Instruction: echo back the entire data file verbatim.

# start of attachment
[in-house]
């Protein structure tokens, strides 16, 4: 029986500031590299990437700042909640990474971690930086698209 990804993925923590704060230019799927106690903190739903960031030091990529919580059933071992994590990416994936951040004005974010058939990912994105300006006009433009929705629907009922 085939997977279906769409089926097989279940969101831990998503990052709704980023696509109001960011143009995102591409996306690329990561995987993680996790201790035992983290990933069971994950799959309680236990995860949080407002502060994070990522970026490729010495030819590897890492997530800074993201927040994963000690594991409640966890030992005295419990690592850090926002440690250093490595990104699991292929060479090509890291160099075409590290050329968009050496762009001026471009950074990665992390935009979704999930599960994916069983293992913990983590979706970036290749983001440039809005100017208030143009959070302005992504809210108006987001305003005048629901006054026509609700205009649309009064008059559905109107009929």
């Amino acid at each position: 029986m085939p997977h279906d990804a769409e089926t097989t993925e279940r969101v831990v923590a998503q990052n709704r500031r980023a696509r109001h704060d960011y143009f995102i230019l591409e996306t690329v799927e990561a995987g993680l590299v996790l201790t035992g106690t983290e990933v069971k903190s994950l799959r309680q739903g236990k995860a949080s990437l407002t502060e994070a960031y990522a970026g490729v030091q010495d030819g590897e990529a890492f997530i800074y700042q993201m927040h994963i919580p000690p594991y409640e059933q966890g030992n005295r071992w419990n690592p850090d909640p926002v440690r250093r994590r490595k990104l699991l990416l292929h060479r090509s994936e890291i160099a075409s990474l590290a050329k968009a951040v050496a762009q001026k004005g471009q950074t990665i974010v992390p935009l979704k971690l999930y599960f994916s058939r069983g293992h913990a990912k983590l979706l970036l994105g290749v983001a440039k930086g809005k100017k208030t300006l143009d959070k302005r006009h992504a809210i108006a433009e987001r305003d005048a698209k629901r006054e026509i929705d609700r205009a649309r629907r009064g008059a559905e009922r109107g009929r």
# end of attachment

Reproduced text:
[in-house]
């Protein structure tokens, strides 16, 4: 029986500031590299990437700042909640990474971690930086698209 990804993925923590704060230019799927106690903190739903960031030091990529919580059933071992994590990416994936951040004005974010058939990912994105300006006009433009929705629907009922 085939997977279906769409089926097989279940969101831990998503990052709704980023696509109001960011143009995102591409996306690329990561995987993680996790201790035992983290990933069971994950799959309680236990995860949080407002502060994070990522970026490729010495030819590897890492997530800074993201927040994963000690594991409640966890030992005295419990690592850090926002440690250093490595990104699991292929060479090509890291160099075409590290050329968009050496762009001026471009950074990665992390935009979704999930599960994916069983293992913990983590979706970036290749983001440039809005100017208030143009959070302005992504809210108006987001305003005048629901006054026509609700205009649309009064008059559905109107009929």
């Amino acid at each position: 029986m085939p997977h279906d990804a769409e089926t097989t993925e279940r969101v831990v923590a998503q990052n709704r500031r980023a696509r109001h704060d960011y143009f995102i230019l591409e996306t690329v799927e990561a995987g993680l590299v996790l201790t035992g106690t983290e990933v069971k903190s994950l799959r309680q739903g236990k995860a949080s990437l407002t502060e994070a960031y990522a970026g490729v030091q010495d030819g590897e990529a890492f997530i800074y700042q993201m927040h994963i919580p000690p594991y409640e059933q966890g030992n005295r071992w419990n690592p850090d909640p926002v440690r250093r994590r490595k990104l699991l990416l292929h060479r090509s994936e890291i160099a075409s990474l590290a050329k968009a951040v050496a762009q001026k004005g471009q950074t990665i974010v992390p935009l979704k971690l999930y599960f994916s058939r069983g293992h913990a990912k983590l979706l970036l994105g290749v983001a440039k930086g809005k100017k208030t300006l143009d959070k302005r006009h992504a809210i108006a433009e987001r305003d005048a698209k629901r006054e026509i929705d609700r205009a649309r629907r009064g008059a559905e009922r109107g009929r």